Any maturity of Desert Locust adults that form a swarm. When the hoppers become
gregarious, their colouration changes from largely green to yellow and black, and the
adults change from brown to pink (immature) or yellow (mature). Their bodies become
shorter, and they give off a pheromone that causes them to be attracted to each other,
enhancing hopper band and subsequently swarm formation.
Swarms can occur as low-flying sheets (stratiform) or may pile high in
the air (cumuliform), with the top level as much as 1 500 m above the ground. Stratiform
swarms are flat, usually tens of metres deep, and often occur during cool, overcast
weather or in the late afternoon. Cumuliform swarms are associated with convective
updrafts on hot afternoons, especially common during the warmer and drier months of the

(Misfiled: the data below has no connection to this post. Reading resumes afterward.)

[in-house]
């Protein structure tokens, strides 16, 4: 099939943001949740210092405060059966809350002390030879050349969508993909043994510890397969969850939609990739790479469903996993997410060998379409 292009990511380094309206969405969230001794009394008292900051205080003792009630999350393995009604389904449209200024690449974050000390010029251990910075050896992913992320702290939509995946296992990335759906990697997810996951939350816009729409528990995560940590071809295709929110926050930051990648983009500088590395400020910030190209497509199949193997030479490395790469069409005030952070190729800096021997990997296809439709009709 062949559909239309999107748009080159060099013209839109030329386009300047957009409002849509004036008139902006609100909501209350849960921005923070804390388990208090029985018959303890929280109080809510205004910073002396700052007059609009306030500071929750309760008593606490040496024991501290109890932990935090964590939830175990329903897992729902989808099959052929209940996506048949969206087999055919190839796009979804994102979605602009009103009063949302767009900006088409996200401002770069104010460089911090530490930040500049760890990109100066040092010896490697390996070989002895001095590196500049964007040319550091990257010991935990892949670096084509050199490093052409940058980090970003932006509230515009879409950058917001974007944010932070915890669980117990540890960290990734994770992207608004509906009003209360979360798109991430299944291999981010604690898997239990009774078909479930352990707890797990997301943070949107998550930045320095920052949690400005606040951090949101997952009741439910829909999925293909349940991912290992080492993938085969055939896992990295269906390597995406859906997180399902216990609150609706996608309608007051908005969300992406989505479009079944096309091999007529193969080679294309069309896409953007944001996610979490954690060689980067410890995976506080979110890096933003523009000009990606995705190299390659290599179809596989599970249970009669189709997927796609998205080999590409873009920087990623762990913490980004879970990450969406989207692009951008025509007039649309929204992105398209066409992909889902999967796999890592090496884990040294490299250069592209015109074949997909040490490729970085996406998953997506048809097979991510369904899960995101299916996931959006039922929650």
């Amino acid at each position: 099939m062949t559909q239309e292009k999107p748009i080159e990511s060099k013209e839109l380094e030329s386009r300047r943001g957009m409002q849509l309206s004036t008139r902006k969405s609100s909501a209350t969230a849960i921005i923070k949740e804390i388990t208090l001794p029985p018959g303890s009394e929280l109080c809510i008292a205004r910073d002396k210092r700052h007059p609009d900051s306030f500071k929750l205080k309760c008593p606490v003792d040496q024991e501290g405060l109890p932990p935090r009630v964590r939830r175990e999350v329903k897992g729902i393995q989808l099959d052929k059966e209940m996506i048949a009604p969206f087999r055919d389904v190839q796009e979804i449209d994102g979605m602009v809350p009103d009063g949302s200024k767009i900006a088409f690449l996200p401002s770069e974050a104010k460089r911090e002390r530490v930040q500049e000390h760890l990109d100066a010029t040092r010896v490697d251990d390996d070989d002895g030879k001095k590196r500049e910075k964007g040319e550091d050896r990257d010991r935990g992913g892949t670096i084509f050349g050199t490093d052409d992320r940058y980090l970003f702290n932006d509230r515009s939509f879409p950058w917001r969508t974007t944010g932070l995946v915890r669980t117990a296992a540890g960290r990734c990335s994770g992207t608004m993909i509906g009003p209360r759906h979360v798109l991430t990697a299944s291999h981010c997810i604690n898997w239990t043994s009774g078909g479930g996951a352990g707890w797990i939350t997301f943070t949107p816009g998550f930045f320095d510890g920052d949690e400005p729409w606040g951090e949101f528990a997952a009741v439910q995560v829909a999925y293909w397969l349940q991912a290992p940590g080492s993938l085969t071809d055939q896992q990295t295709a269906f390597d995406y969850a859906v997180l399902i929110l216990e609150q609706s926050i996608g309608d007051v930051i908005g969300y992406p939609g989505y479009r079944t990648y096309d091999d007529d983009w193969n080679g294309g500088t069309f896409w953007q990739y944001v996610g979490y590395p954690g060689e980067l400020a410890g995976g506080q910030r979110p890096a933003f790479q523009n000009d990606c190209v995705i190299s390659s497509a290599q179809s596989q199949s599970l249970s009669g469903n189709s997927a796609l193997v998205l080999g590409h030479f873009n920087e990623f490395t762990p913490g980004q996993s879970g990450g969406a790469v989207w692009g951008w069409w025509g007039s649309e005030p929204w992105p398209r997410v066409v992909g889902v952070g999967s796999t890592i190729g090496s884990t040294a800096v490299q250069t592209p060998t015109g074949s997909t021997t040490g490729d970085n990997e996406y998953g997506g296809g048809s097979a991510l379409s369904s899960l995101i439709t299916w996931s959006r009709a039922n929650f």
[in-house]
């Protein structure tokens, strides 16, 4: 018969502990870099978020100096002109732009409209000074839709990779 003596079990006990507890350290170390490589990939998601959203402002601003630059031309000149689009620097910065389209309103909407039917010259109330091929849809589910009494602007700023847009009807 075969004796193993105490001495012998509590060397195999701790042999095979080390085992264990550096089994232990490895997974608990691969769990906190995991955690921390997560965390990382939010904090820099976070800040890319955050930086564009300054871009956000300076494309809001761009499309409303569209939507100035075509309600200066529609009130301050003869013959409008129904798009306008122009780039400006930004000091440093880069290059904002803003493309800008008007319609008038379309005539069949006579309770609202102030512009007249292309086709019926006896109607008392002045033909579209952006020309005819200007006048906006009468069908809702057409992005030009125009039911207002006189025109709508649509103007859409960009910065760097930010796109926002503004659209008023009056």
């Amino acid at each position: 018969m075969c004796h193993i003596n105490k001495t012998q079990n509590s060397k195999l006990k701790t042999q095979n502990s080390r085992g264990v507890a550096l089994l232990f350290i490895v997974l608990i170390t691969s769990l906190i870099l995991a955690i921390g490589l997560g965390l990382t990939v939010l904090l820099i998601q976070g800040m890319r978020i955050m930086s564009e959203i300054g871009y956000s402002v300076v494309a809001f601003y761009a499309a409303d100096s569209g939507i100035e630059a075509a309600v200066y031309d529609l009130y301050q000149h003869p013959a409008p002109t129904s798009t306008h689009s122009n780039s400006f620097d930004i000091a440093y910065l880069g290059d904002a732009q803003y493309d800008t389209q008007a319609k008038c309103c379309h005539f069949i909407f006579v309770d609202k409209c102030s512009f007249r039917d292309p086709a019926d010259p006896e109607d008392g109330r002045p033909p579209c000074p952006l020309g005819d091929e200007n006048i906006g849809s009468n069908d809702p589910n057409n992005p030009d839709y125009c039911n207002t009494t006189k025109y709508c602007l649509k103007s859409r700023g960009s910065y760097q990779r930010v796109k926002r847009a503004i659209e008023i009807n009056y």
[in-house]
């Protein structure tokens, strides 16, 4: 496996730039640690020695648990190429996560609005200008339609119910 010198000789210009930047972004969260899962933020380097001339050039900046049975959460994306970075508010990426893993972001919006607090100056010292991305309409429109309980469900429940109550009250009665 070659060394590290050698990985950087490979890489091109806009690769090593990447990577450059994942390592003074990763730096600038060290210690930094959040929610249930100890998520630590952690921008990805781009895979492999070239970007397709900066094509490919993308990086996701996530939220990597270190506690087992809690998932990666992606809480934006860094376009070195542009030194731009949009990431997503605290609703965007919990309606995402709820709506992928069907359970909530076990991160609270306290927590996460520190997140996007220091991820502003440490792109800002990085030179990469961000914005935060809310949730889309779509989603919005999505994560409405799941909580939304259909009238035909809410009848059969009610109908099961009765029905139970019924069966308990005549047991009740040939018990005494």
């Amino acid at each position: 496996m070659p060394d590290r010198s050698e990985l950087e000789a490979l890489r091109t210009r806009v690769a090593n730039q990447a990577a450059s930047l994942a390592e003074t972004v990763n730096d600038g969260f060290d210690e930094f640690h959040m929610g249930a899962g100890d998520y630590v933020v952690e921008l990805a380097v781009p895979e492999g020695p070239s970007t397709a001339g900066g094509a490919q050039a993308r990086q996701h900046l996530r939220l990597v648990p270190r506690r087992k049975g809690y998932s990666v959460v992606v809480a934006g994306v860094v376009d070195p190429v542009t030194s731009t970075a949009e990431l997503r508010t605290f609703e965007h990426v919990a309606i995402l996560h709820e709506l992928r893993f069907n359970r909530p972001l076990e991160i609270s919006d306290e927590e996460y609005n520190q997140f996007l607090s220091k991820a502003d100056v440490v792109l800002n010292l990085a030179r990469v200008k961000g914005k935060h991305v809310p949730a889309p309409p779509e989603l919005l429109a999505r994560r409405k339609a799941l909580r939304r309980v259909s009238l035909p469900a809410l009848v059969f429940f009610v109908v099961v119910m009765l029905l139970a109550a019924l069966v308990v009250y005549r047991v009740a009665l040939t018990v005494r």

Swarms may fly up to nine or 10 hours in a day, moving downwind,
although mature swarms may sometimes move a short distance upwind if the wind is light.
Swarms start to settle about an hour before sunset as convection dies away. Very high
airborne densities can occur during this period.
Swarm densities vary considerably. The generally accepted figure for an
average medium-density settled (resting on the ground) swarm is about 50 million
locusts/km2 (50 locusts/m2) across a range varying from 20 million km2 to 150
million/km2. Swarms generally spread out when flying, typically covering between two and
three times the area they occupy when roosting in the sun or feeding. Volume densities
of flying swarms can be as high as 10 locusts per m3. About half the swarms exceed 50
km2 in size.